Performance Improvements in Conjugated Polymer Devices by Removal of Water Induced Traps
MetadataShow full item record
Nikolka, M., Sirringhaus, H., McCulloch, I., Nielsen, C., Armitage, J., Schweicher, G., Jellett, C., et al. (2018). Performance Improvements in Conjugated Polymer Devices by Removal of Water Induced Traps. Advanced Materials https://doi.org/10.1002/adma.201801874
The exploration of a wide range of molecular structures has led to the development of high-performance conjugated polymer semiconductors for flexible electronic applications including displays, sensor and logic circuits. Nevertheless, many conjugated polymer field-effect transistors (OFETs) exhibit non-ideal device characteristics and device instabilities rendering them unfit for industrial applications. These often do not originate in the material’s intrinsic molecular structure, but rather in external trap states caused by chemical impurities or environmental species such as water. Here we demonstrate a highly efficient mechanism for the removal of water induced traps that are omnipresent in conjugated polymer devices even when processed in inert environments; we show the underlying mechanism by which small molecular additives with water binding nitrile groups or alternatively water-solvent azeotropes are capable of removing water-induced traps leading to a significant improvement in OFETs performance. We also show how certain polymer structures containing strong hydrogen accepting groups will suffer from poor performances due to their high susceptibility to interact with water molecules; this allows us to set forth design guidelines for a next generation of stable, high performing conjugated polymers.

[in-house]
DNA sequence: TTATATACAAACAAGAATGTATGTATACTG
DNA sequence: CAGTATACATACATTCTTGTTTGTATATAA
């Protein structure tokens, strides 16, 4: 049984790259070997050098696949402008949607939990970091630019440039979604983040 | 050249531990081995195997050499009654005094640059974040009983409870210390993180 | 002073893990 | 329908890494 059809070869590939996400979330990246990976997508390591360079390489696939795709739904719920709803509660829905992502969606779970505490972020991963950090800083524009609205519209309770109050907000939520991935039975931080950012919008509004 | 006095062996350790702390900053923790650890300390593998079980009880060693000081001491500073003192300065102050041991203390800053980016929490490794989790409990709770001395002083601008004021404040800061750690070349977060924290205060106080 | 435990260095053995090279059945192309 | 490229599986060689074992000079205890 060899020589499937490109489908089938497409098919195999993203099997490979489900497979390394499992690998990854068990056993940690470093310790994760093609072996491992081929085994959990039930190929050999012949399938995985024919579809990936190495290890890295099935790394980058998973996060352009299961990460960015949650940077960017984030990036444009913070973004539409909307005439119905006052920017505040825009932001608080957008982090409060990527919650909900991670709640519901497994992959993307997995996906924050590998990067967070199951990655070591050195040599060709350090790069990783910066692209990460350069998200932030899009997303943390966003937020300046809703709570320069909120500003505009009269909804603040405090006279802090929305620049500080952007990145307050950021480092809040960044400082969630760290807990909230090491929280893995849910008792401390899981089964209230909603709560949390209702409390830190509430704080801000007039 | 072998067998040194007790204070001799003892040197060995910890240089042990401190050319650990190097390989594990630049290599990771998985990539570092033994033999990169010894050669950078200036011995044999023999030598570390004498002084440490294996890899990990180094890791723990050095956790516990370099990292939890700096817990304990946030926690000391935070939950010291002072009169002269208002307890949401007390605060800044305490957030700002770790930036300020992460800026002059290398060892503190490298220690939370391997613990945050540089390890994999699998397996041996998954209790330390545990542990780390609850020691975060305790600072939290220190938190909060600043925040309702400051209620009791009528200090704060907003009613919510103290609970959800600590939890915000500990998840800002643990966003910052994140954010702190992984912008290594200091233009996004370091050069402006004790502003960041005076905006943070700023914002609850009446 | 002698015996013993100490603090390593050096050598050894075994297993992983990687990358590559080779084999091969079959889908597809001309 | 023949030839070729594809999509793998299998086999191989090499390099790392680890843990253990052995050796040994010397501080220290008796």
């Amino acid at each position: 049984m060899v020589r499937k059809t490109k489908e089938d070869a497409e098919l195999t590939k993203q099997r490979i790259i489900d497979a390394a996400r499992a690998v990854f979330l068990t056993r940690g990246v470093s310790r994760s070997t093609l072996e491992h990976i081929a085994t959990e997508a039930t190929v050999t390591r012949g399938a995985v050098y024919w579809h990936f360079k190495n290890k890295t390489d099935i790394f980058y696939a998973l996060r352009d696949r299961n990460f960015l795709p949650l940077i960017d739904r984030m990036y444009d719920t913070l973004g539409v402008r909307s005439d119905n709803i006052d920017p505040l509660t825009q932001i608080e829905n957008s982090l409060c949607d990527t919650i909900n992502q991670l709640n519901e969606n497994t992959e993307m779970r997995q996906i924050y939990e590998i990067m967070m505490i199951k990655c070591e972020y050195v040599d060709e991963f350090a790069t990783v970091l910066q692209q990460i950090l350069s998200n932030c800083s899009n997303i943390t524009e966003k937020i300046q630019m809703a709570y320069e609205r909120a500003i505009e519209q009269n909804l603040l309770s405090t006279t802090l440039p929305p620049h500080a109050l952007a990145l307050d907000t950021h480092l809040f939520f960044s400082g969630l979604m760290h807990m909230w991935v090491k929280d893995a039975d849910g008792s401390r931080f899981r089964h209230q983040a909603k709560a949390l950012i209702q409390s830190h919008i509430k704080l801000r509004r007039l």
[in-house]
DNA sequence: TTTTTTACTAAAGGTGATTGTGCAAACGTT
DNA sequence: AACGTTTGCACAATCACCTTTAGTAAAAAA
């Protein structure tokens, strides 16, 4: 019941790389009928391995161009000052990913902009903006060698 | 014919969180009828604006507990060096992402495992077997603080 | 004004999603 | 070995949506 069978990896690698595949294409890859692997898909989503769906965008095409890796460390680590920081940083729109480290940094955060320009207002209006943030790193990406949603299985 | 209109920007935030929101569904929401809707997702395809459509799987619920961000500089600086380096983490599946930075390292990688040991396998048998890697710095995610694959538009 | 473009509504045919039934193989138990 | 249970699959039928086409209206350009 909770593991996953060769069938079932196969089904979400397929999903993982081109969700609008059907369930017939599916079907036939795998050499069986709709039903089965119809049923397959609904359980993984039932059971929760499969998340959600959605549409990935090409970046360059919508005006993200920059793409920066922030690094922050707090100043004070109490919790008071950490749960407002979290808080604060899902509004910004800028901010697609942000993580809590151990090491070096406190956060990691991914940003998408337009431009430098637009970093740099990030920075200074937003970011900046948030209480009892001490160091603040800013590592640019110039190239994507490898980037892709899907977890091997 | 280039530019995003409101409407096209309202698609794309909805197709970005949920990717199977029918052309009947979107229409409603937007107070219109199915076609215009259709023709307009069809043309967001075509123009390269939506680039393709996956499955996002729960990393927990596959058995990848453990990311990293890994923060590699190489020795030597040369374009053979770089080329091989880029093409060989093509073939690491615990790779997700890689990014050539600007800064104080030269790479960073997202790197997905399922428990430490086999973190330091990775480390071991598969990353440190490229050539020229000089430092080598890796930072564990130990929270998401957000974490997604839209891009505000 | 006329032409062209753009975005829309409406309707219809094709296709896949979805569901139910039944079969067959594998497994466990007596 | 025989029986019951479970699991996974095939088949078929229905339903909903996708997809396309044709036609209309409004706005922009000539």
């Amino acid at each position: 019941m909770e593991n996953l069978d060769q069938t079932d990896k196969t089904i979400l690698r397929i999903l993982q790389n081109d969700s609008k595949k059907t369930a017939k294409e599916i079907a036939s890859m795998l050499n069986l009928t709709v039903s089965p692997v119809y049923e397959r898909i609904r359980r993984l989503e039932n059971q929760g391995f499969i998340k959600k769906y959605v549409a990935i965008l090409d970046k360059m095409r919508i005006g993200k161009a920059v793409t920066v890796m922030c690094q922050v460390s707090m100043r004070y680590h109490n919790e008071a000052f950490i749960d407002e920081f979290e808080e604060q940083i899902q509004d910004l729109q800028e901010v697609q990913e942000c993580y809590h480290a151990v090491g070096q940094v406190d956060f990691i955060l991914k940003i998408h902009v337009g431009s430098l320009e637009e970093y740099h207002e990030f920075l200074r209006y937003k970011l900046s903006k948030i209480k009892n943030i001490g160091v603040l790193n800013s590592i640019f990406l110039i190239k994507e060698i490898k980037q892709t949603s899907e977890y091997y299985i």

Is supplemented by: https://doi.org/10.17863/CAM.24907
The authors gratefully acknowledge financial support the Physical Sciences Research Council though a Programme Grant (EP/M005141/1). M.N. acknowledges financial support from the European Commission through a Marie-Curie Individual Fellowship. G.S. acknowledges postdoctoral fellowship support from the Wiener-Anspach Foundation and The Leverhulme Trust (Early Career Fellowship supported by the Isaac Newton Trust).
External DOI: https://doi.org/10.1002/adma.201801874
This record's URL: https://www.repository.cam.ac.uk/handle/1810/277998